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Today's Features

  • Evergreen artist Ted Garcia is a person who meets his goals.

    Over the past 5 1/2 years, he set four goals to create an outdoor painting each day, and he has met all of those goals, painting 2,014 works in that many days.

    Much like the iconic mailman, Garcia, 47, painted in snow, rain, sleet, hail and heat. He painted early in the morning and late at night. He painted when he was sick and when he had a broken finger on his painting hand.

    He even painted through family obligations: graduations, births and deaths.

  • Ken-Caryl Ranch celebrated its 100th birthday with a little old-time flair.

    The Ken-Caryl Ranch Historical Society hosted a birthday party Aug. 9 to celebrate the community’s founding, when John Charles Shaffer bought the original 2,660 acres of land on Oct. 17, 1914. Shaffer named the ranch after his two sons, Kent and Carroll.

    The event was a throwback to the community’s founding, with a barbershop quartet, banjos and a vintage fashion show featuring clothes from the turn of the 20th century.

  • The train derailment was fraught with the potential for mayhem, as pizza and Ninja Turtles sailed through the air at Bemis Library.

    But it does help to have a contingent of dedicated hobbyists on hand to pick up the pieces — and snap them back together.

    The library on Saturday hosted the creations of the Denver Lego Users’ Group and the Colorado/Wyoming Lego Users’ Group, whose members had spent hours the night before assembling a massive Lego city, complete with operating trains, a working carousel, Batman and at least a few aliens. 

  • Several a-fungi-anados gathered at Flying J Ranch last Friday morning to learn about mushrooms in the mountain area of Jefferson County.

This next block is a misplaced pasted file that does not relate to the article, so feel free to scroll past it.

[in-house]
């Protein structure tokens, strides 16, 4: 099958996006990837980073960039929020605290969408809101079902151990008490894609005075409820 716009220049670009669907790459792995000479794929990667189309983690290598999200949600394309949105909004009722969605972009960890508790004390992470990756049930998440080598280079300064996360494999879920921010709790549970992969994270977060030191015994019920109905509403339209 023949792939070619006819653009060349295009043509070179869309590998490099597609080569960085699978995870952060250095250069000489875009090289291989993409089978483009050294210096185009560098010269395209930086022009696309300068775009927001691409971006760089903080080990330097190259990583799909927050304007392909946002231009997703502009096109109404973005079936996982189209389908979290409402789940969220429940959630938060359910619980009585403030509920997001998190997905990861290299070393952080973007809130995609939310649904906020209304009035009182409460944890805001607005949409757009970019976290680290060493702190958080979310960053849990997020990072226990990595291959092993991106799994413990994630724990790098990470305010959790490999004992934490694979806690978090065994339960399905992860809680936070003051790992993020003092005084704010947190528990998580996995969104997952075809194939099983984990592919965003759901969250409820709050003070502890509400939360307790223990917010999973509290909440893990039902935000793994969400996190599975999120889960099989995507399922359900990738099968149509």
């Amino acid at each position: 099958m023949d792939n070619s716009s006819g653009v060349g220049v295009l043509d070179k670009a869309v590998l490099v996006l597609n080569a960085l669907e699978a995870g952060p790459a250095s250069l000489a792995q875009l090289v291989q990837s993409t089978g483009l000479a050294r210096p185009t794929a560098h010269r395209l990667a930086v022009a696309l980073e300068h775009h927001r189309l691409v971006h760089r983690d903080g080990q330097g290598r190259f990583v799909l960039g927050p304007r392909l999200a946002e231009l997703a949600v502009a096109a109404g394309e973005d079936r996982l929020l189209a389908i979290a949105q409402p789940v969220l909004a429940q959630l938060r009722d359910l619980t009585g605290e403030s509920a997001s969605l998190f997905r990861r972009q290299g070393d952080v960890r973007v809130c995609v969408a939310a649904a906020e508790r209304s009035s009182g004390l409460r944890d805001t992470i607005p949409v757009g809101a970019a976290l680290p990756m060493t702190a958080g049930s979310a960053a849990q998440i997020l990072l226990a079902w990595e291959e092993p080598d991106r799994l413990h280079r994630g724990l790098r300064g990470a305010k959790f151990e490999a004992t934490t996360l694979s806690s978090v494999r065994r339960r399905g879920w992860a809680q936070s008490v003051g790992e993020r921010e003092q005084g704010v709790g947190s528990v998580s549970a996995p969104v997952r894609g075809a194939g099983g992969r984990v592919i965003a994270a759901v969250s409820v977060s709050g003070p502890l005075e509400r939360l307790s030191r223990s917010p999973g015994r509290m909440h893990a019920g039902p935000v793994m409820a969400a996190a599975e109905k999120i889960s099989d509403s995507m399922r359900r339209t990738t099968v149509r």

“We have between 2,000 and 3,000 mushroom species just in this area,” said Mary Beth Carpenter, a volunteer with the Lookout Mountain Nature Center.

    About a dozen people showed up for “Beyond Pizza: What Everyone Should Know About Mushrooms.” Carpenter led the talk on families of fungus.

  • The Rocky Mountain Music Festival is set to provide concert-goers with a taste of the classic and a taste of the new. 

    The all-day concert Aug. 10 at Clement Park features headliners 10,000 Maniacs kicking off the day’s music and the Marshall Tucker Band closing the show at night. In between the two classic bands, the audience will hear eight local groups battling for the title of best blues, rock, country and acoustic bands in the Rockies.

  • Shakespeare came to the park — Clement Park — last Friday.

    The Foothills Theatre Company presented the Bard’s classic comedy “A Midsummer Night’s Dream” at South Jeffco's premiere outdoor venue. The comedy of errors centers on two young couples, unrequited love, mischievous fairies and one man’s unfortunate transformation into a donkey.

    The 500-year-old play still elicits plenty of laughs from a 21st-century audience — thanks to the amazing source material, said audience member Larissa Packer.

  • The music of Creedence Clearwater Revival — one of the seminal rock bands of the ‘60s and ‘70s, responsible for classic songs like “Proud Mary,” “Fortunate Son,” and “Bad Moon Rising” — is coming to Littleton this Sunday.

    Creedence Clearwater Revisited, a band that features original drummer Doug Clifford and bassist Stu Cook, will perform to a sold-out crowd at Hudson Gardens on July 27 as part of the venue's summer concert series.

  • The mountain air in Morrision last weekend was full of the sounds of polka, the clanking of beer steins and the smell of fresh-made bratwurst.

    Denver’s Biergarten Festival, sponsored by the Colorado chapter of the German American Chamber of Commerce, brought the feel of a Munich Biergarten to the foothills as a way to help celebrate German culture, said chamber President Fred Beisser. The chamber’s goal is to promote business and cultural ties between Colorado and Germany.

  • The sacrifices made by U.S. soldiers on foreign battlefields during World War II and the support from Americans back home are the focus of a new exhibit at the Littleton Museum.

    “Littleton Goes to War: 1941-1945,” a year-long exhibit that opened July 5, not only traces the arc of the global conflict but also shows the major roles that places like Littleton played, said museum director Tim Nimz.